USD 3 mn: Money India’s Top 8 Super Bug Hunters brought Home in 2020

“No industry or profession has experienced an evolution quite like hacking. It started in the darkest underbelly of the internet, where hackers roamed the online world in search of vulnerabilities.” – HackerOne


According to Hacker Trends & Security in 2021, hacker activity has increased significantly in 2020 with a 57% increase in sign-ups on the HackerOne platform since March, as well as a 28% increase in reports submitted.


Whatever the outcome, Super Bug Hunters share a common goal: finding the highest impact valid bugs before a bad guy does.


We have compiled a list of eight Indian Super Bug Hunters who earned the highest bounty in 2020 and in early 2021. The objective is to give them proper recognition in our CISO and Sr. Security professional community.


DISCLAIMER: The ranking is based on the bounty earned. If you earned more than $5000 and your name is not listed there, please let us know we shall happily add your name to the DynamicCISO Super Bug Hunters list.


  1. Bhavuk Jain (@bhavukjain1) 


Finding: A zero-day in Sign in with Apple that affected third-party applications that were using it and didn’t implement their own additional security measures.  – Source: Bhavukjain.com


Bounty: $100,000



  1. Amol Baikar (@AmolBaikar)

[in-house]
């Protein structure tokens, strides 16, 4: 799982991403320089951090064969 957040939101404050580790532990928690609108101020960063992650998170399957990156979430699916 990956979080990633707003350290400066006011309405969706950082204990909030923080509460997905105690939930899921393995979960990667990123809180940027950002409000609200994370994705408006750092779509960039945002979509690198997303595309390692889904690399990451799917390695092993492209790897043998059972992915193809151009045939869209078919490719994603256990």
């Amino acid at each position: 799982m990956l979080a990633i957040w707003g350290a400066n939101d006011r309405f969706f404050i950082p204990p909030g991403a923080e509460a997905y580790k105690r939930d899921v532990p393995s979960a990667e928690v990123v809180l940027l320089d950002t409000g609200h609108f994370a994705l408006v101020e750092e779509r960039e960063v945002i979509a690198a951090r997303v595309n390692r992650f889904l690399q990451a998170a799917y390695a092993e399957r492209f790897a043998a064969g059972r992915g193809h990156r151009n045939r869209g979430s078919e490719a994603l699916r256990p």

Finding: Facebook OAuth Framework Vulnerability, a flaw that could allow attackers to hijack the OAuth flow and steal the access tokens which they could use to take over user accounts. Source: Amolbaikar.com


Bounty: $55,000



  1. Harsh Jaiswal (@rootxharsh) & Rahul Maini (@iamnoooob)


Finding: Exposing a critical 0-day flaw in the Apple travel portal. Achieved remote code execution (RCE) by stringing together a string of vulnerabilities in order to exploit targeted domains. Source: https://github.com/httpvoid/writeups/blob/main/Apple-RCE.md 


Bounty: $50,000


  1. Bipin Jitiya (@win3zz)


Finding: Blind SSRF and server sensitive information leakage would have allowed an attacker to learn the internal IP addresses of the network that could lead them to target systems in the internal network. Source: https://medium.com/@win3zz/how-i-made-31500-by-submitting-a-bug-to-facebook-d31bb046e204 


Bounty: $31,500


  1. Vinoth Kumar (@vinodsparrow) 


Finding: Due to an incorrect post message configuration, if someone is visiting an attacker-controlled website and clicks the “Login with Facebook” button, it would trigger XSS on the facebook.com domain on behalf of the logged-in user. This would have led to a 1-click account takeover. Source: https://vinothkumar.me/20000-facebook-dom-xss/ 


Bounty: $20,000


  1. Guhan Raja (@havocgwen)


Finding: Facebook Messenger iOS App Leaking Access Token Of Million Users to Third Party Site(GIF search engine). Source: https://medium.com/bugbountywriteup/how-i-found-the-facebook-messenger-leaking-access-token-of-million-users-8ee4b3f1e5e3 


Bounty: $16,125



  1. Lokesh Kumar (@lokeshdlk77)


Finding: A bug on Facebook that would allow attackers to remove any photo from Facebook by assigning it to your own series and removing the series. Source: https://lokeshdlk77.medium.com/delete-any-photos-in-facebook-832dbe81cdc4 


Bounty: $10,750


  1. Aseem Shrey (@AseemShrey)


Finding: Hard-coded NPM token in app.js that led to the access of private NPM registry. Source: https://medium.com/bugbountywriteup/one-token-to-leak-them-all-the-story-of-a-8000-npm-token-79b13af182a3 


Bounty: $8,000

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